Eurico Gaspar Dutra

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Eurico Gaspar Dutra
GASPARDUTRA.jpg
16th President of Brazil
In office
January 31, 1946 – January 31, 1951
Vice President Nereu Ramos
Preceded by José Linhares
Succeeded by Getúlio Vargas
Minister of War
In office
December 5, 1936 – August 3, 1945
President Getúlio Vargas
Preceded by Ribeiro Filho
Succeeded by Góis Monteiro
Personal details
Born (1883-05-18)May 18, 1883
Cuiabá, Mato Grosso, Brazilian Empire
Died June 11, 1974(1974-06-11) (aged 91)
Rio de Janeiro, Rio de Janeiro, Brazil
Nationality Brazilian
Political party (PSD) Social Democratic Party
Spouse(s) Carmela Dutra
Children 2; Emília and Antônio
Profession Military, politician

Eurico Gaspar Dutra (Portuguese: [ewˈɾiku ɡasˈpaɾ ˈdutrɐ]; 1883–1974), was a Brazilian marshal, politician and president of Brazil from 1946–1951.

Biography[edit]

Military, born in Cuiabá, Mato Grosso. He later falsified his birth year to 1885, at age 19, so that he would have a physical compatible with the age, in order to facilitate his entry into the Army. He studied at the Preparatory and Tactical School of Rio Grande do Sul (1902-1904) and at the Military Academy of Brazil (Military School of ‘’Praia Vermelha’’ in Rio de Janeiro) in 1904, of which he was expelled for taking part in an uprising that same year, related to the Vaccine Revolt, but pardoned, returned to school, now based in Realengo, completing the course in 1906. He was also a student of the School of War in Porto Alegre (1906), the School of Artillery and Engineering, where perfected in mechanics, ballistics and metallurgy (1908-1910), and the School of General Staff, where he graduated as the 1st in class and received the rare mention "très bien" (1922), acting shortly after, in the repression of the São Paulo Revolution of 1924.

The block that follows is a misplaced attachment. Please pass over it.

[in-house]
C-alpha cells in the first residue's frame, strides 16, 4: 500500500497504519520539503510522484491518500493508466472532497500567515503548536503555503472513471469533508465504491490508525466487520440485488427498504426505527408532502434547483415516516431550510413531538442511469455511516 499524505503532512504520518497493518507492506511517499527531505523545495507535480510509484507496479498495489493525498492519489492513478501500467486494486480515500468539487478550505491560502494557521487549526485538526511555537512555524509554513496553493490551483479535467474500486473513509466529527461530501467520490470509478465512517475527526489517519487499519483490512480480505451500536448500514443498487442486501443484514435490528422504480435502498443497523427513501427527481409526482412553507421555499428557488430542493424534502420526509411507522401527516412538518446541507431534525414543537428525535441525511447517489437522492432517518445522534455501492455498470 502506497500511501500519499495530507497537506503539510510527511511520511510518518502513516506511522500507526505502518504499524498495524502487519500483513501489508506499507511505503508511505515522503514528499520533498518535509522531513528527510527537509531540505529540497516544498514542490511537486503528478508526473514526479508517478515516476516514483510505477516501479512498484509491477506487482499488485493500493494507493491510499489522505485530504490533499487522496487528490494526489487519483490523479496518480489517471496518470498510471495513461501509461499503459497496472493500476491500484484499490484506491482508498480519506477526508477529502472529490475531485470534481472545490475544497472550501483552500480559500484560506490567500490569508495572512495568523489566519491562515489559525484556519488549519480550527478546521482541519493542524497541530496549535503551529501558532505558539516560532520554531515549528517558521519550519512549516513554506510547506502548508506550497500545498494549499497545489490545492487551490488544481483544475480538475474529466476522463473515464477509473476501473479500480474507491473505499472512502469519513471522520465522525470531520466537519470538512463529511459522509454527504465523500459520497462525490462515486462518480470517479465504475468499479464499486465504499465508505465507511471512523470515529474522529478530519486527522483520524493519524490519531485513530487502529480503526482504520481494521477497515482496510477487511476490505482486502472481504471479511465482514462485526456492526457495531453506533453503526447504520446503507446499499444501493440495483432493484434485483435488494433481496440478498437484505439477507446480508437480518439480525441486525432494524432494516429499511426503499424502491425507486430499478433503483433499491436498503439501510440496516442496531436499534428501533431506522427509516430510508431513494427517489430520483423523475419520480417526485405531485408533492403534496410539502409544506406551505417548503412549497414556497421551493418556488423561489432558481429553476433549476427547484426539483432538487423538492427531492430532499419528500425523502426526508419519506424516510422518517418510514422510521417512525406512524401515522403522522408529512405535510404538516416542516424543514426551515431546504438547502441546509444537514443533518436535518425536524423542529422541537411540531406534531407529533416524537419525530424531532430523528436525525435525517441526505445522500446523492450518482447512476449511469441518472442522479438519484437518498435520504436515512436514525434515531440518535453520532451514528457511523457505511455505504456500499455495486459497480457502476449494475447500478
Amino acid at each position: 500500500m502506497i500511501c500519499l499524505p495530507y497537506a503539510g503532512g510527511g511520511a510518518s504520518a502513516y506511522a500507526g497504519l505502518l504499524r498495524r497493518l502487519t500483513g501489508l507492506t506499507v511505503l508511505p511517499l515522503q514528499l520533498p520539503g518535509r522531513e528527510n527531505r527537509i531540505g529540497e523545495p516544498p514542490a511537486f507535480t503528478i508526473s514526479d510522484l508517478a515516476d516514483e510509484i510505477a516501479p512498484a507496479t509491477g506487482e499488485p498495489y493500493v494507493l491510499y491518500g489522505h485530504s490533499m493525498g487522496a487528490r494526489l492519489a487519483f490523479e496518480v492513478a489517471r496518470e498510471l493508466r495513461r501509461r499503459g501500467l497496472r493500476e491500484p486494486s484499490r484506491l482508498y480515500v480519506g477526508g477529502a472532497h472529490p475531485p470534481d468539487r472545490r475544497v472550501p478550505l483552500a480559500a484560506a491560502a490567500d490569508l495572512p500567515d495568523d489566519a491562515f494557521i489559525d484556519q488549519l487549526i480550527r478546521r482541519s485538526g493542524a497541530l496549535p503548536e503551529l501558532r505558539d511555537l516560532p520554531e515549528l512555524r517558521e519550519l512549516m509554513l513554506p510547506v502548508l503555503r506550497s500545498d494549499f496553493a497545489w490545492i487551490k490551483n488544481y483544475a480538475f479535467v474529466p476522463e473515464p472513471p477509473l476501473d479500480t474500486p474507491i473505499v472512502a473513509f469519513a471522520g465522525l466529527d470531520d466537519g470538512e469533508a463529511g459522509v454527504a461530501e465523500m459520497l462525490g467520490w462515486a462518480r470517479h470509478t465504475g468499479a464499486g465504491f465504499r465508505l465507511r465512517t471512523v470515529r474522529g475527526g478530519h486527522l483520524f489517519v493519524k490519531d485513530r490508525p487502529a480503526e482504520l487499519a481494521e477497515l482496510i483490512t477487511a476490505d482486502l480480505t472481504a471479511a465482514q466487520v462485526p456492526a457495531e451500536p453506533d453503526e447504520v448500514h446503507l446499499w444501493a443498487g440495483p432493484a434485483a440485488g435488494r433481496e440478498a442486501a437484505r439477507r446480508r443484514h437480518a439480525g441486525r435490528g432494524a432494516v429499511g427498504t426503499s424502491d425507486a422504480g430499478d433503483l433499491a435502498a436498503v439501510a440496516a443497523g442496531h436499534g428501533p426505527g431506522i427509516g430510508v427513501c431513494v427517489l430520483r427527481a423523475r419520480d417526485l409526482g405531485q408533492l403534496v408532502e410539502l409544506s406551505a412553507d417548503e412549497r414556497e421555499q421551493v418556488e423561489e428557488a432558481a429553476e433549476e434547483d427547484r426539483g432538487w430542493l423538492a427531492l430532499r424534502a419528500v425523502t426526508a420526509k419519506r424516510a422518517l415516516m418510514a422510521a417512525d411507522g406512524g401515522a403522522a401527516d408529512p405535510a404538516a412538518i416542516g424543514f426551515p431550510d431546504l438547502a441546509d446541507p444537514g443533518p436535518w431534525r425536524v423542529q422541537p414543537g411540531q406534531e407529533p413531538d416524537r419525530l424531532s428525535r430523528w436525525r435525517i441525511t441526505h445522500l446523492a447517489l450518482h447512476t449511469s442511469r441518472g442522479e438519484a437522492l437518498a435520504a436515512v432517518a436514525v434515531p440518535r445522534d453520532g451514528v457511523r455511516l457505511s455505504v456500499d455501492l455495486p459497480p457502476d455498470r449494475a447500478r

Helped found the National Defense magazine in 1918, fought the uprising known as the "18 Fort" in 1922, in Rio de Janeiro, and participated, integrateing the North Detachment, under the command of General Mena Barreto, of the fighting against an insurgency erupted in Manaus that radiated to Pará. By having fought the Revolution of 1930, he was sent to the command of the 11th Cavalry Independent Regiment in Ponta Porã.